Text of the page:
I did everything I could think to do before opening that door. Went to the bathroom, washed my face, patted it dry, checked for stray hairs. When I ran out of trivial and time-wasting tasks I stood in the hallway and gulped air before finally turning the knob.
The room was unchanged from the day before. A picture window with a showily pretty blossoming tree filling its frame. A clock on the wall. A hospital bed. Four framed pictures on the nightstand: her three grandchildren, and one of me at thirteen with my grandmother. A TV sat on the bureau that contained no clothes. The TV had never been turned on.
She wasn't cold, but neither was she warm. And she was beautiful. I hadn't expected that, and it was a comfort. Her face, free of anger, sadness, reproach, and pain, for the first time in so long, looked not much older than my own. I took her hand in mine. Her fingers had already curled under.
And then I was crying loud and ugly bursts of tears. I sobbed for the awfulness of the last year and a half. I sobbed because I had never found a way to make it better for her, for me, for my brother. I sobbed because of all the people I have ever known, my mother was the brightest, and could have been the best.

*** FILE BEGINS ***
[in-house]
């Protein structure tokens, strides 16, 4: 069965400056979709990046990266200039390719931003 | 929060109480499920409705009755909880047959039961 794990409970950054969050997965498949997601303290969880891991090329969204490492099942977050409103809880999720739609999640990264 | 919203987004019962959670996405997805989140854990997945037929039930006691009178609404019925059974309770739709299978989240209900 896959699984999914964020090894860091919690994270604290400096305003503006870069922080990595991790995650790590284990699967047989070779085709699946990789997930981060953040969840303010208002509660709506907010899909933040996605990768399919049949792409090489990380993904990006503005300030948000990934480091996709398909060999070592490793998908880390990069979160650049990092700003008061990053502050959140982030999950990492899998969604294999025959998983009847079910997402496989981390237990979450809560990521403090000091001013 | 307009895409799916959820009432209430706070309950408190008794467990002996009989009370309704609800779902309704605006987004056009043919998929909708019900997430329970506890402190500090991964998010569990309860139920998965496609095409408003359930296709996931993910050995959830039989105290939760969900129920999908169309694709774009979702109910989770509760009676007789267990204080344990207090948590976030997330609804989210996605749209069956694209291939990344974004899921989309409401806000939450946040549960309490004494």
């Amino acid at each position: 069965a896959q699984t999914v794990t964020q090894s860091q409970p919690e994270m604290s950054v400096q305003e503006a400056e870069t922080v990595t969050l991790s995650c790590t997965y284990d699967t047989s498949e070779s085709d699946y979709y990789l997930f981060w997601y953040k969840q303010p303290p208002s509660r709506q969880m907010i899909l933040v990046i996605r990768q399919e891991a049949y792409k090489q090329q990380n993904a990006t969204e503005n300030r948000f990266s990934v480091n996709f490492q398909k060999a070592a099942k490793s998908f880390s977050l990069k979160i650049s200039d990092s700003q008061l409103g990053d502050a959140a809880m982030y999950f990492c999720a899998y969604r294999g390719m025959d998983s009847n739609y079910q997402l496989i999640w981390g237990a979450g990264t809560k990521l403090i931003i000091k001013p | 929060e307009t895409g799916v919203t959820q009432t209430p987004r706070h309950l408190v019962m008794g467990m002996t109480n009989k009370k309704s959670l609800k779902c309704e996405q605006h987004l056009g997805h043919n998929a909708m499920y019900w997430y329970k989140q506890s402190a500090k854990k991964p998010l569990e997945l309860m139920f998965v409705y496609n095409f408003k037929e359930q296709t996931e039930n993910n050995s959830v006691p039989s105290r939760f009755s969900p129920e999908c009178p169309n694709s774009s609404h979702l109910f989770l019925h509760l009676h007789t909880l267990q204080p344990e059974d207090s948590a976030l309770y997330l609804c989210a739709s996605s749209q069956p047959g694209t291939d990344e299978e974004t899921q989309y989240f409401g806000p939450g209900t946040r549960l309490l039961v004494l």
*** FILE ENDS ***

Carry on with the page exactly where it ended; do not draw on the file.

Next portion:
She was all potential, unrealized potential.
I sobbed for who she might have been. For the person I found once in a long while, but only in my dreams.
My mother was the smartest, most talented person I have ever known. Had she been psychologically healthier, she might have moved mountains.
As I cried I found myself repeating, "I'm sorry." Not for anything I did or didn't do, but because there were so many obstacles in her way, because she was miserable so much of the time, because we only have the one life, I believe, and my mother, though she was seventy-two when she died yesterday, never really learned how to live hers.
And that makes me sadder than any of the rest of it.
When my tears relented, I tried to uncurl her fingers, but they wouldn't budge. I pulled the sheet up over her shoulders as I do for my children each night when I check on them just before I go to bed.
People I love? I don't want them to be cold.
I shut the door in order to grant her privacy that she is past needing. Habits that preserve and defend life are curiously strong.
And, eyes dry and aching, I drove away from her and to my brother's house, where my own life was waiting for me to grab it by the reins and show it the way.